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Burke was born in the parish of Annaghdown. He emigrated to the United States as a young man, settling in Brooklyn, New York. There he worked as a carpenter, "developed into a skilful draughtsman, and eventually became a successful and prosperous builder." He gained a reputation as a piper of distinction, playing the uilleann pipes primarily for himself, or "the entertainment of his friends, and invariably in his own home."
Captain Francis O'Neill relied heavily upon him as an informant for other Irish pipers of the 1800s, many of whom Burke was acquainted.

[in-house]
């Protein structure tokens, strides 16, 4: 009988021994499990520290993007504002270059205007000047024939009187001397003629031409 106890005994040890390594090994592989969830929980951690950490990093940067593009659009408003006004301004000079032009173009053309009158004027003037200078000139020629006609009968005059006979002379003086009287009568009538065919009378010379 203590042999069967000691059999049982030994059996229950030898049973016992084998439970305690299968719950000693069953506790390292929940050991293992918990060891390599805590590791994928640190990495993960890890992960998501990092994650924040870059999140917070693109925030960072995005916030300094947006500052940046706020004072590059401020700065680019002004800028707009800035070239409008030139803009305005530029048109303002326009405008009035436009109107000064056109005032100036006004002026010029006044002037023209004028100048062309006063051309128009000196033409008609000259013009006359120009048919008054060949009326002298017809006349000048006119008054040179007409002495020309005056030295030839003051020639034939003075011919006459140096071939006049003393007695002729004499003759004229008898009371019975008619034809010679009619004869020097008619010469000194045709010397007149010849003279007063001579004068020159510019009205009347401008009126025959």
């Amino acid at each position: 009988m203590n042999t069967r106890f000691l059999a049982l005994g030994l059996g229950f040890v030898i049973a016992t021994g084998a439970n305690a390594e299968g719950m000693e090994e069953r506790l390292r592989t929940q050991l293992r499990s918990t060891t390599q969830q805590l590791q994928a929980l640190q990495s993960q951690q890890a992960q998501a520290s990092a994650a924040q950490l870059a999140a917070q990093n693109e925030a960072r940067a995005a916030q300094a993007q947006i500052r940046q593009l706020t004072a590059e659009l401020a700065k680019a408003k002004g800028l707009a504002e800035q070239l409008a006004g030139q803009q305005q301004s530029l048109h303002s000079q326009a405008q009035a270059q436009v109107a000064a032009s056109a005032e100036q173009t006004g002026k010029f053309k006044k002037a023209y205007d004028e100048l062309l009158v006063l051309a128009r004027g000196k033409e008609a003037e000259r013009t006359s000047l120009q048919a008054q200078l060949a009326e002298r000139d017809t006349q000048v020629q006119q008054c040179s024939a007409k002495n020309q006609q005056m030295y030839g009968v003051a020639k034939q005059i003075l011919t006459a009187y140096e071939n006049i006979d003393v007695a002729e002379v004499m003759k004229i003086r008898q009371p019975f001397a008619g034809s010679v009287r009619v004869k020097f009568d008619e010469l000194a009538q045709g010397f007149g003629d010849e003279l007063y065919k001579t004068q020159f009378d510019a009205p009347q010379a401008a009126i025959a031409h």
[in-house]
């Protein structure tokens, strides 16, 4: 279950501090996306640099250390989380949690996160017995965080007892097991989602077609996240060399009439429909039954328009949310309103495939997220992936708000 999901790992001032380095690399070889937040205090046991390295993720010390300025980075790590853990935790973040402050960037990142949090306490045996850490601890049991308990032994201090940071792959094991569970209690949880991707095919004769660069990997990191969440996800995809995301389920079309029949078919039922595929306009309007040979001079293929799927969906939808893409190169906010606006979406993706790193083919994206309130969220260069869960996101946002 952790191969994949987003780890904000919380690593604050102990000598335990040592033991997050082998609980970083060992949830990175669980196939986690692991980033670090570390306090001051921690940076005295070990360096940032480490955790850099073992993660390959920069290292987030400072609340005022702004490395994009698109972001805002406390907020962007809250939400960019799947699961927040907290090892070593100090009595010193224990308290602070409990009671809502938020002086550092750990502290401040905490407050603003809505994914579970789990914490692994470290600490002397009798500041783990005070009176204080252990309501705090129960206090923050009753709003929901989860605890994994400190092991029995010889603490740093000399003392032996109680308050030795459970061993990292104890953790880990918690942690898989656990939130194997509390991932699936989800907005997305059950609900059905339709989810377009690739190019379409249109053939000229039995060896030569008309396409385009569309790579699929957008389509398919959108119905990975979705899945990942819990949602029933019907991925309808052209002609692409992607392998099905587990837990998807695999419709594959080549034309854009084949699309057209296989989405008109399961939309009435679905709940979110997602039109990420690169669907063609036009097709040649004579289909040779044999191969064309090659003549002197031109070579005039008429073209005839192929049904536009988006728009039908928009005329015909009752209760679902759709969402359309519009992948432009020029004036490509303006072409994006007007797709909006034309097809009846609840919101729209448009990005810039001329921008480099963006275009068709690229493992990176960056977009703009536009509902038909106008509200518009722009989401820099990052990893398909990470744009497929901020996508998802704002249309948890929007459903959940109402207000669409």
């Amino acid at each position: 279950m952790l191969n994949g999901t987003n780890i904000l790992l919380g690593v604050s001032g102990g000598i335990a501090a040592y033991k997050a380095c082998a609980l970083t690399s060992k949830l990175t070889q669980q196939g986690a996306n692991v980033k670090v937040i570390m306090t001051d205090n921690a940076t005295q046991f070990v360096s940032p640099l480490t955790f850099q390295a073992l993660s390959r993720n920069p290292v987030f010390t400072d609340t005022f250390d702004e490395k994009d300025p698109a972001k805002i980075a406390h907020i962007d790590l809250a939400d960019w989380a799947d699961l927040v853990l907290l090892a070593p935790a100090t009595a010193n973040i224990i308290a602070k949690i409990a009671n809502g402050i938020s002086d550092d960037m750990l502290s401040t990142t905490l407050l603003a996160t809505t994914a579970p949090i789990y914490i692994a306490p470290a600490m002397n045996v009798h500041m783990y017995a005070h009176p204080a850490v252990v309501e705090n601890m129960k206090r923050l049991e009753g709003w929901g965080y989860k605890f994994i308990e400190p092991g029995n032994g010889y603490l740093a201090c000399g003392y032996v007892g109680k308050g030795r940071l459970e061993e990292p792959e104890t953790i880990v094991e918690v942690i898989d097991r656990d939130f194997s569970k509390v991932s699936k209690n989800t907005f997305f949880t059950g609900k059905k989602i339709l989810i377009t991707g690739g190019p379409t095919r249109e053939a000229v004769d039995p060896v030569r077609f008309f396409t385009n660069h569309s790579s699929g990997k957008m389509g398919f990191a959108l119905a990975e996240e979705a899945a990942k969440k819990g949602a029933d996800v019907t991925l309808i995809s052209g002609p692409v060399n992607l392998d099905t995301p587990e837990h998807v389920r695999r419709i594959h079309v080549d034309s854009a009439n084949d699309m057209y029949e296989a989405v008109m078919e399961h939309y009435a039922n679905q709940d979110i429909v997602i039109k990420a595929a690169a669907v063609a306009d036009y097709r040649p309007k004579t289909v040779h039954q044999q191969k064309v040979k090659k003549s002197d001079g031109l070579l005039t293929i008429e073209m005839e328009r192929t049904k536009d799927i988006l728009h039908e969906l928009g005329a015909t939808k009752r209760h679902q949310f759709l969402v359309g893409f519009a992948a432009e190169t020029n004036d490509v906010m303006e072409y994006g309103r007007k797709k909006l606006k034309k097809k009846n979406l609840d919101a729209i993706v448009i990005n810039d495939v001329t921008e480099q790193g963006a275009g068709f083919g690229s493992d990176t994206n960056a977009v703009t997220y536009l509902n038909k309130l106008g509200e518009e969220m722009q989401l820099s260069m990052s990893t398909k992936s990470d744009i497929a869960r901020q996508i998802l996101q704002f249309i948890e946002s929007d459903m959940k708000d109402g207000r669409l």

"On learning the nature of the purpose in view, Mr. Burke obligingly “took his pen in hand” and wrote out pages upon pages of interesting memoirs dealing with nearly a score of pipers about whom we knew practically nothing, besides giving supplementary information concerning many others already on our list. In fact Mr. Burke may aptly be termed the Plutarch of the pipers."
Burke was a descendant of William de Burgh (c. 1157–1206).
- Uilleann pipes
- Séamus Ennis (1919–1982), piper
- Martin O'Reilly (1829–1904), piper
- William Connolly (piper) (born 1839)
- Irish Minstrels and Musicians, by Capt. Francis O'Neill, 1913.
- Burke:People and Places, p. 101, Eamonn de Burca, Dublin, 1995.